After 50 years of toxic seep, mine cleanup to begin soon

Acid drainage left over from old mine leaking toward Taku River

Posted: Sunday, October 19, 2008

Forty miles northeast of Juneau, just past the Canada border, a bright-orange stream trails from an old mine shaft 100 feet down a bare hillside and into an orange pool. The metals in the orange water have been leaking into the Tulsequah River and on into the Taku for a half-century. After 50 years, the Tulsequah Chief mine is scheduled to reopen. But before they start chasing the gold, silver and other metals, the new miners must clean up after their predecessors. Their operating permit requires it.

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Michael Penn / Juneau Empire
Michael Penn / Juneau Empire

"It's ugly to look at, but it's the way things were done in the 1950s," said Redfern Resources Ltd. project manager Mike Allen. "We've learned from their mistakes. The mining industry has learned."

This cleanup has been a long time coming.

In 1951, Cominco Ltd. opened the Tulsequah Chief mine. Six years later, metals prices dropped and the mine was closed.

They left their tunnels, their railway tracks and yellow railcars, old generators and compressors, surveying equipment and other parts. According to Allen, the miners were so sure they were coming right back that they left dishes laid out on the table at camp, ready for the next shift to be served.

They lay there for decades. The yellow railcars are still parked on the hill to one side of the mine shaft. Allen speaks of the "old-timers," and "legacy." Some of the old tunnels will be filled and sealed, but others will be modernized and used in the new mine.

"The toehold they left here, it's definitely a help for us," Allen said.

They also left their acid mine drainage. It is now leaking at 5 liters per second, according to the company.

Certain kinds of rock, common in this part of the world, generate acid when they're exposed to air or water through the natural process of oxidation. Disturbing those rocks in construction or mining greatly speeds up the process of exposing the rock. Acidic water picks up metals that harm fish and other wildlife.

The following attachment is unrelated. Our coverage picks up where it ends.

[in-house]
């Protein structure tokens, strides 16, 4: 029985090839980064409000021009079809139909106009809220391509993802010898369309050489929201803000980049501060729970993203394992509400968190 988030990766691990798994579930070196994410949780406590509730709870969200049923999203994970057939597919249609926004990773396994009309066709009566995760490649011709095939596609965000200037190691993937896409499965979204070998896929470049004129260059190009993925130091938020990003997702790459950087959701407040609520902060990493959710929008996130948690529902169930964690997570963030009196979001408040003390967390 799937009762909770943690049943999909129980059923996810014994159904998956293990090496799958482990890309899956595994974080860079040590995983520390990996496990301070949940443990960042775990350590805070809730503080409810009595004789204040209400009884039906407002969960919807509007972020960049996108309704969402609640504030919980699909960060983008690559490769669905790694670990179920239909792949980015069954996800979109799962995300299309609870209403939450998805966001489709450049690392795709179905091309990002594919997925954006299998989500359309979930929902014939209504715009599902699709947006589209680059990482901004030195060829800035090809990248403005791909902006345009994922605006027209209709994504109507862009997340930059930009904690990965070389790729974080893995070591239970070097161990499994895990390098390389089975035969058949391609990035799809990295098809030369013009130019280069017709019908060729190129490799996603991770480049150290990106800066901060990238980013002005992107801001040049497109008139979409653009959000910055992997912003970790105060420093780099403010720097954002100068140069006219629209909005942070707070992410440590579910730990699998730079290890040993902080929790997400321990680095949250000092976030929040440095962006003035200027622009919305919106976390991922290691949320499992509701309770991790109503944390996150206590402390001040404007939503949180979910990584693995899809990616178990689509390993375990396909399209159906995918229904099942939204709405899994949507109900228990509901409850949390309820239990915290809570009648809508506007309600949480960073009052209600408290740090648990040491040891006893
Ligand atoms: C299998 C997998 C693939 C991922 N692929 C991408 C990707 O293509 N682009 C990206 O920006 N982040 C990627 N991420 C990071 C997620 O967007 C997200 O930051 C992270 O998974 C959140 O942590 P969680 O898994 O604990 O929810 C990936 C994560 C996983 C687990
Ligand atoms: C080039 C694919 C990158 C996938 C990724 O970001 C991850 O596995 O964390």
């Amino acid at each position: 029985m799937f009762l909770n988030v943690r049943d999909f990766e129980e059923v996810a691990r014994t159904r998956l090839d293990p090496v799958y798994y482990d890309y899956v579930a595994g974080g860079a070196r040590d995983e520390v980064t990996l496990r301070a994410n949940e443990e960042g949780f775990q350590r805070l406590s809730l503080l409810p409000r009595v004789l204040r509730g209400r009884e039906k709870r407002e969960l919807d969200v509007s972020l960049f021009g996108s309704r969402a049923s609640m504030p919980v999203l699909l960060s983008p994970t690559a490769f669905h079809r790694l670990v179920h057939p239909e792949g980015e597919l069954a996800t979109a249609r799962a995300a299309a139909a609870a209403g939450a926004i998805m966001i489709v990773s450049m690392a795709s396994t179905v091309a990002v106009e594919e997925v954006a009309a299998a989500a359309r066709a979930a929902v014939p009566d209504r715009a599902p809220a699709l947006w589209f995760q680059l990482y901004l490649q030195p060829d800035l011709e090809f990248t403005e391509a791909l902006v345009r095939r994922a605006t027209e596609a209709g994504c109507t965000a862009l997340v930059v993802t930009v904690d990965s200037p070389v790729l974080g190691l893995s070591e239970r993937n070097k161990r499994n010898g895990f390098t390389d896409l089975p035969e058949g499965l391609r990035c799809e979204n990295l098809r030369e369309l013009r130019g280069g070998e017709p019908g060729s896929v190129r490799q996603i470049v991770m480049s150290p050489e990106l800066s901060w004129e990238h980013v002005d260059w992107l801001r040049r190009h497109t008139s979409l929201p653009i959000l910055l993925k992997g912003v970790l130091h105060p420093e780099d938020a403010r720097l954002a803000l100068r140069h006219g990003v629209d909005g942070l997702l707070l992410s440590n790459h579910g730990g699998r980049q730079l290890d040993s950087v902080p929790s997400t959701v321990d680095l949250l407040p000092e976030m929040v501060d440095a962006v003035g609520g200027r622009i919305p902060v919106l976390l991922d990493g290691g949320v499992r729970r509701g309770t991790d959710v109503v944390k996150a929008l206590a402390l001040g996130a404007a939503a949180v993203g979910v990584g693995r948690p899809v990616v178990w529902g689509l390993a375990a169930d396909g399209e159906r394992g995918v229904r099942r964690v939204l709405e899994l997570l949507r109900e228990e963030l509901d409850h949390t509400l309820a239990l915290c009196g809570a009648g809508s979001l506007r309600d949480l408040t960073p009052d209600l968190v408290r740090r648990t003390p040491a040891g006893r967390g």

It doesn't help that the mine was engineered with drainage in mind; the tunnels slope toward the hillside slightly, ensuring that all the acid gets out.

The modern tunnel mine is designed to tip the opposite direction, downward into the hillside, precisely to avoid draining the acid into the watershed.

British Columbia's provincial government first issued a pollution abatement order to Cominco in 1990 to clean up the old mine site. That responsibility shifted to Redfern when it bought the mine in 1992. Redfern is owned by Vancouver-based Redcorp Ventures Ltd.

A Ministry of Environment consultant then reported that tests on rainbow trout showed the discharge was "acutely toxic."

Downstream, algae, normally the fundament of a healthy food chain, were not thriving. Fish and sediments bore high metals concentrations. The report directly linked these troubles in the water to the discharge coming from the old mine shaft, and said the possibility of harming fish was "significant."